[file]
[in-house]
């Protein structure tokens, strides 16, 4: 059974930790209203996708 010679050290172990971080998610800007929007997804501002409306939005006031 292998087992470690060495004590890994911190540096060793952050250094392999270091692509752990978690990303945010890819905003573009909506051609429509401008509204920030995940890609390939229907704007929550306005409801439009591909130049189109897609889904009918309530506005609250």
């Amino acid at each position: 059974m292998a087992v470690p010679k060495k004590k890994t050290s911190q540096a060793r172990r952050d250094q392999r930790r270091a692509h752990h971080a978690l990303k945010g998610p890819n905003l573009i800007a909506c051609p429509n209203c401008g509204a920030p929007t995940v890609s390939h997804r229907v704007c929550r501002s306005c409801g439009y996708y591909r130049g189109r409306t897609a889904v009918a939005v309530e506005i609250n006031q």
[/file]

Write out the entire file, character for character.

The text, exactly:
[in-house]
């Protein structure tokens, strides 16, 4: 059974930790209203996708 010679050290172990971080998610800007929007997804501002409306939005006031 292998087992470690060495004590890994911190540096060793952050250094392999270091692509752990978690990303945010890819905003573009909506051609429509401008509204920030995940890609390939229907704007929550306005409801439009591909130049189109897609889904009918309530506005609250």
């Amino acid at each position: 059974m292998a087992v470690p010679k060495k004590k890994t050290s911190q540096a060793r172990r952050d250094q392999r930790r270091a692509h752990h971080a978690l990303k945010g998610p890819n905003l573009i800007a909506c051609p429509n209203c401008g509204a920030p929007t995940v890609s390939h997804r229907v704007c929550r501002s306005c409801g439009y996708y591909r130049g189109r409306t897609a889904v009918a939005v309530e506005i609250n006031q």